With more than 250 films, and a festival guide bulky enough to act as a doorstop, it can be a tricky business deciding what movies to see at the Atlantic Film Festival. Here are a few tips to help you choose, depending on your mood, values or personal taste.
If you're dreading the election call...Oh Canada, you make fine films. Atom Agoyan's Adoration (September 13, Oxford, 7pm), starring Scott Speedman and (surprise, surprise) Arsinée Khanjian, tackles teenage isolation. From Deepa Mehta, who creates some of the most visually impactful movies north of 44, there's Heaven on Earth (September 17, Oxford, 9:30pm), where a young women retreats into her imagination to escape an abusive marriage.
Surveillance (September 14, Oxford, 7pm), a controversial thriller from Jennifer Lynch, produced by dad David and starring Bill Pullman and Julia Ormond, has a special local connection: It was born out of the AFF's Strategic Partners co-production program. Frozen River (September 13, Park Lane, 9:20pm), already getting good reviews, follows two women involved in illegal immigrant trafficking across the border.
The dark comedy One Week (September 18, Oxford, 7pm) stars Joshua "Pacey" Jackson as a young man who deals with the diagnosis of brain cancer by taking a motorcycle road trip. In Toronto Stories (September 15, Park Lane, 7:05pm), four directors, including Sook-Yin Lee, weave interconnected stories about the city of tall towers and cheap burritos.
If you have childish tendencies...When you want to be a kid again, or listen to a 1980s soundtrack, try Summerhood (September 20, Park Lane, 9pm), by Halifax filmmaker Jacob Medjuck, about a little cutie nicknamed "Fetus," who goes to camp and falls in love. Life ain't easy when you're wee---just ask Ugly Girl (Atlantic Shorts II, September 15, 9:20pm) and Paper Hearts (Atlantic Shorts III, September 17, 7:10pm).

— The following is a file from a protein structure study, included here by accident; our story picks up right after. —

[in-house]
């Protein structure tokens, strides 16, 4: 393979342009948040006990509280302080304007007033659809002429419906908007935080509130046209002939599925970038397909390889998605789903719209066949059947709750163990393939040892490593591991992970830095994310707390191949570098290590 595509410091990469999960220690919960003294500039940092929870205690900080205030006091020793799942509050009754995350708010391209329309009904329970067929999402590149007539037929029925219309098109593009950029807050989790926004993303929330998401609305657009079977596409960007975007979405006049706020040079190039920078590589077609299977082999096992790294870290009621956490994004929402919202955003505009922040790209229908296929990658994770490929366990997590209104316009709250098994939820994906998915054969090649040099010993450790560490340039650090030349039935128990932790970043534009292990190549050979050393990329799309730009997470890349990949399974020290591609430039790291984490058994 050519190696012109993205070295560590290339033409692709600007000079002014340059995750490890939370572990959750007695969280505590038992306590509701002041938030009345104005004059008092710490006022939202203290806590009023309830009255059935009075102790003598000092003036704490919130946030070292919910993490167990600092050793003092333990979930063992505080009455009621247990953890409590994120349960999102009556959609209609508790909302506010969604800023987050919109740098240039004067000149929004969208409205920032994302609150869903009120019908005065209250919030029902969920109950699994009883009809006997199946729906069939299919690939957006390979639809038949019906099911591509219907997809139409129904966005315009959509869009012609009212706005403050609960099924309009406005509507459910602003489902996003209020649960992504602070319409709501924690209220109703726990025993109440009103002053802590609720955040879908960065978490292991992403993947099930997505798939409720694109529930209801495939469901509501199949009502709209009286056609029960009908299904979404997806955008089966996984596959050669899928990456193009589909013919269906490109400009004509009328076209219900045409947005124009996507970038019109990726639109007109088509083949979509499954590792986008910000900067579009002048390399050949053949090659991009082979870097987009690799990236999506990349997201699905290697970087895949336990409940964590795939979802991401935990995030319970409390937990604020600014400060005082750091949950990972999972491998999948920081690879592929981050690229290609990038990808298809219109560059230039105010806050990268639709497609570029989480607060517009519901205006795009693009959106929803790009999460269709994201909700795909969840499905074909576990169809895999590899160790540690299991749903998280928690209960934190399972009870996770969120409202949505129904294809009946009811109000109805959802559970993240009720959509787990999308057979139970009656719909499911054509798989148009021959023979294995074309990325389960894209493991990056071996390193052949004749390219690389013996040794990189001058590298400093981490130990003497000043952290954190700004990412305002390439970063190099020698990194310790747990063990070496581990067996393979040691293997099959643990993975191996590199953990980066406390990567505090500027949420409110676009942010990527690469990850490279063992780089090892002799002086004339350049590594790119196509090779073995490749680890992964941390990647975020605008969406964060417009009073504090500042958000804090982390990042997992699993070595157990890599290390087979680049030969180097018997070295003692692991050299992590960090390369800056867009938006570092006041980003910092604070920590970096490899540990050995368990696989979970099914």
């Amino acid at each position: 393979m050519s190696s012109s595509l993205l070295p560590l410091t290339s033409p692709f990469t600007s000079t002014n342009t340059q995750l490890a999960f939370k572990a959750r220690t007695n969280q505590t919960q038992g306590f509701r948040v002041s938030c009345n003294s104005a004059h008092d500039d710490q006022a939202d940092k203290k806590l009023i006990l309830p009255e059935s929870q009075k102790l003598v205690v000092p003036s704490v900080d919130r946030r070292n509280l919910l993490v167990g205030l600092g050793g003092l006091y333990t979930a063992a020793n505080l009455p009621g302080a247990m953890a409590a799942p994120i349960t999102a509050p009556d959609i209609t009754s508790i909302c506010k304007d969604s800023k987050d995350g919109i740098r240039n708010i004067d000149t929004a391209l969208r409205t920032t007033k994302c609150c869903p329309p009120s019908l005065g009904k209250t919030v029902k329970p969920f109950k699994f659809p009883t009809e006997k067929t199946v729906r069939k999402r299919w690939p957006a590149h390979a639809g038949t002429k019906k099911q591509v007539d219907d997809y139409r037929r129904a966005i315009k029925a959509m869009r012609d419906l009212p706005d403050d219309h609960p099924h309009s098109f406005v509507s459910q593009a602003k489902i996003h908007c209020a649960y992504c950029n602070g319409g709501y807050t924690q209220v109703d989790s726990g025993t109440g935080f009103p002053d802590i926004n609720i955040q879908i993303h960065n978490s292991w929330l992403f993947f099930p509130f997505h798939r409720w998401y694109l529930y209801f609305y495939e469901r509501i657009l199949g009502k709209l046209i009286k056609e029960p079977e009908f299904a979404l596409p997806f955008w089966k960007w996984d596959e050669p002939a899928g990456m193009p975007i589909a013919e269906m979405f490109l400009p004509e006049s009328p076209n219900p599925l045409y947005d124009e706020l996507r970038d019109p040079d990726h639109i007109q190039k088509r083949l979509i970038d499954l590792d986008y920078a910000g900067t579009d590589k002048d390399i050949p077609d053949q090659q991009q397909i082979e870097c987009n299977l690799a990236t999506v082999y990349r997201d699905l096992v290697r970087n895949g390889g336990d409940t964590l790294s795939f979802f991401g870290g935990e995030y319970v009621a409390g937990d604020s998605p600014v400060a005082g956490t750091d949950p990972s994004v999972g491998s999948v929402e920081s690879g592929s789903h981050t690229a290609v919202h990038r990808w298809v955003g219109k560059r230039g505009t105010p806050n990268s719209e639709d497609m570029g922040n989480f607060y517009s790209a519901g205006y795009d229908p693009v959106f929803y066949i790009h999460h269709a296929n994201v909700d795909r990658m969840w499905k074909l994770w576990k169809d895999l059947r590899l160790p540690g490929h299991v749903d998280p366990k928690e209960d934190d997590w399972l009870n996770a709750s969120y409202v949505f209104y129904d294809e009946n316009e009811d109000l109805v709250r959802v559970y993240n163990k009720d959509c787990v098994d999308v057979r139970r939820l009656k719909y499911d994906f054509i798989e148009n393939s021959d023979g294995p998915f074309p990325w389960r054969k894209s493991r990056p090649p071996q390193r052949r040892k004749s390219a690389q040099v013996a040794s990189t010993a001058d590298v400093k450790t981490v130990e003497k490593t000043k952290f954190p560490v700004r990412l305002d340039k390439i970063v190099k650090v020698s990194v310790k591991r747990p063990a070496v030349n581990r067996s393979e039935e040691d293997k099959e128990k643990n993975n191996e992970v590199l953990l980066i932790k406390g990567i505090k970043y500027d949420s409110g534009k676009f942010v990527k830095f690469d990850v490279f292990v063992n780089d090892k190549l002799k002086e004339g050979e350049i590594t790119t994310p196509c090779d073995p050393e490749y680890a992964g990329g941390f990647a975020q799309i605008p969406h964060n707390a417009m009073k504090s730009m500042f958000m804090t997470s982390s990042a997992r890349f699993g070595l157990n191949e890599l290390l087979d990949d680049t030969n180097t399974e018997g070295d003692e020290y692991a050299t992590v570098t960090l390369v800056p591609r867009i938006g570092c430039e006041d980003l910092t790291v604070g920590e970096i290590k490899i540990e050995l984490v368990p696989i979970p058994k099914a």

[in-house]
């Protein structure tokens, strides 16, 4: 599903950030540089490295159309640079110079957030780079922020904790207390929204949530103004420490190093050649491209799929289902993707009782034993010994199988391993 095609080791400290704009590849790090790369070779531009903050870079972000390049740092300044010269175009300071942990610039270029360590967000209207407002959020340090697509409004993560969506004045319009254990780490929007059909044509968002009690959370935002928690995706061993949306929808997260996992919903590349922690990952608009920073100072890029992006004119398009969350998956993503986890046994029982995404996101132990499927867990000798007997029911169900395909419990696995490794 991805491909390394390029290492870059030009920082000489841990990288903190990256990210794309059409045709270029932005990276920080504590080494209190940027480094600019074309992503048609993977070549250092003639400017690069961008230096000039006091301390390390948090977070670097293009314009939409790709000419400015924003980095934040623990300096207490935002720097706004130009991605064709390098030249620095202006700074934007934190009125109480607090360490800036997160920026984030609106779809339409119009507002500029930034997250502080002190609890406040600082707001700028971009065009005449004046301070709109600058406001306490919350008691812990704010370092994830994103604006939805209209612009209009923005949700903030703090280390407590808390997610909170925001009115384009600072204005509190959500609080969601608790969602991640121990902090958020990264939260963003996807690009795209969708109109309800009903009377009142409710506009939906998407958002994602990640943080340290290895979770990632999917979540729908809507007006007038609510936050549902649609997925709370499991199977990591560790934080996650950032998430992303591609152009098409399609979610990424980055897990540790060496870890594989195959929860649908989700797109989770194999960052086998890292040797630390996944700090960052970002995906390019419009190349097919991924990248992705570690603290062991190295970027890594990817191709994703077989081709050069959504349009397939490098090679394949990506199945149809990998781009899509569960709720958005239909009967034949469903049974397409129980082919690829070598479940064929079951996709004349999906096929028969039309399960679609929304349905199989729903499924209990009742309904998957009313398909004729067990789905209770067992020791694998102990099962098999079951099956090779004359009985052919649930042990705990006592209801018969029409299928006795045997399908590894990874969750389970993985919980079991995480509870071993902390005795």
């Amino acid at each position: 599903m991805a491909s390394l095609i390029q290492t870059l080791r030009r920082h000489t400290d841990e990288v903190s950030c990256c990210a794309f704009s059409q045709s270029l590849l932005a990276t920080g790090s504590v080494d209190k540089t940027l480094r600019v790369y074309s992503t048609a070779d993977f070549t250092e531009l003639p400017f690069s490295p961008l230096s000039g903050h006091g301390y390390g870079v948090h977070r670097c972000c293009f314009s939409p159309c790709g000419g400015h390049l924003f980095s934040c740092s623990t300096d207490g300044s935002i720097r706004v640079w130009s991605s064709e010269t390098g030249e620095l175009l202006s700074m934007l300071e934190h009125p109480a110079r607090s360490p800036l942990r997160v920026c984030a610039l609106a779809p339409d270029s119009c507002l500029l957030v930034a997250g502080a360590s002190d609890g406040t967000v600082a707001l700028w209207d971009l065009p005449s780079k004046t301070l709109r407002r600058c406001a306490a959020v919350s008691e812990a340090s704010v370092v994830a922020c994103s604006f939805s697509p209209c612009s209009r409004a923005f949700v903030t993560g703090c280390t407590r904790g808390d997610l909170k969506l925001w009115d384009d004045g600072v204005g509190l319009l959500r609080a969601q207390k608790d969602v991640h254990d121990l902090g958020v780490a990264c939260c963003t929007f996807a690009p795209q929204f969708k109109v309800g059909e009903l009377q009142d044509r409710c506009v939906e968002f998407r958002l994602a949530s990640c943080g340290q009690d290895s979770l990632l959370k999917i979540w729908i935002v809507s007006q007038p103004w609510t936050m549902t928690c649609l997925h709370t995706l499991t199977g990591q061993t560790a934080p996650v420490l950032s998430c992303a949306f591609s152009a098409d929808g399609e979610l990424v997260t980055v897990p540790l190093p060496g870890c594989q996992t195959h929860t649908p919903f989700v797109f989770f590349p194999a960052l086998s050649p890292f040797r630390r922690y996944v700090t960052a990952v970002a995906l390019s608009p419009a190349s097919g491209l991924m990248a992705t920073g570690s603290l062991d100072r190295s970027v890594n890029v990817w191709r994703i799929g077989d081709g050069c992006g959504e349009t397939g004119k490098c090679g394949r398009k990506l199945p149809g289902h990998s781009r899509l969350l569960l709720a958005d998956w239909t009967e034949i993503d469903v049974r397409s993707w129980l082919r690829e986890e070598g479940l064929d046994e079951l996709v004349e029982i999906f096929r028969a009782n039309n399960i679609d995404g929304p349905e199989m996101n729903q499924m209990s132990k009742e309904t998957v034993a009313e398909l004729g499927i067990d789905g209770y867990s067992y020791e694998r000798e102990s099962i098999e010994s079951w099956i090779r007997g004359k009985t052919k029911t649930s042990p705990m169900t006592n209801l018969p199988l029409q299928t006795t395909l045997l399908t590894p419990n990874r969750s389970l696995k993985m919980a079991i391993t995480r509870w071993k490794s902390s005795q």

The Australian The Black Balloon (September 20, 2pm) stars Toni Collette, who is turning into one of the best screen moms of her generation. Swedish King of Ping Pong (September 14, Park Lane, 9:20pm) is an awkward coming-of-age film, and while Zack and Miri Make a Porno (September 13, Oxford, 9:30pm) isn't child's fare, director Kevin Smith and lead Seth Rogen are about as immature as they come.
If you want to get animated...Don Hertzfeldt does amazing things with stick figures and simple lines in i am so proud of you (Frame X Frame III, September 17, Park Lane, 7:05pm). Local animation genius David Armstrong presents Wor, a tale of "design imagery and sideshow horrors" (Frame X Frame, September 13, 9:25pm, Park Lane). Called this year's Persepolis, Waltz with Bashir (September 18, Oxford, 9:30pm) by former defense fighter Ari Folman, animates survivors' perspectives of the 1982 Israeli invasion of Lebanon.
If you want to get your freak on...Bruce La Bruce making a politico-porn-gay-zombie love film? Hell ya, we're in for Otto; or, Up With Dead People (September 17, Oxford, 11:59pm). Don't let Paris Hilton's appearance keep you from the Gothic organ-collection musical, Repo! The Genetic Opera (September 12, Oxford, 11:59pm).
If you want to load your iPod...Filmmaker Steven Sebring followed the iconic musician for more than a decade in Patti Smith: Dream of Life (September 19, Oxford, 7pm), and Bananaz (September 12, Park Lane, 9:20pm) gets the real deal behind the animated band, Gorillaz.
The short film Love You More (International Shorts II, September 14, Park Lane, 9:25pm), by artist Sam-Taylor Wood and Patrick Marber (Closer), was inspired by The Buzzcocks' song of the same name. Died Young, Stayed Pretty (September 20, Park Lane, 4:05pm) examines the art of music posters, including Montreal's own Seri-pop.
If you want a cheap high...Fix (September 19, Park Lane, 9:30pm) looks like a modern-day Drugstore Cowboy, with beautiful people doing drugs and deals. Lots of docs will make you feel alright: Gonzo: The Life and Work of Hunter S. Thompson (September 16, Park Lane, 9:20pm), Words of Advice---William S. Burroughs on the Road (September 13, Park Lane, 4pm) and FLICKeR (September 14, Park Lane), about Brion Gyson's drugless high Dreamachine.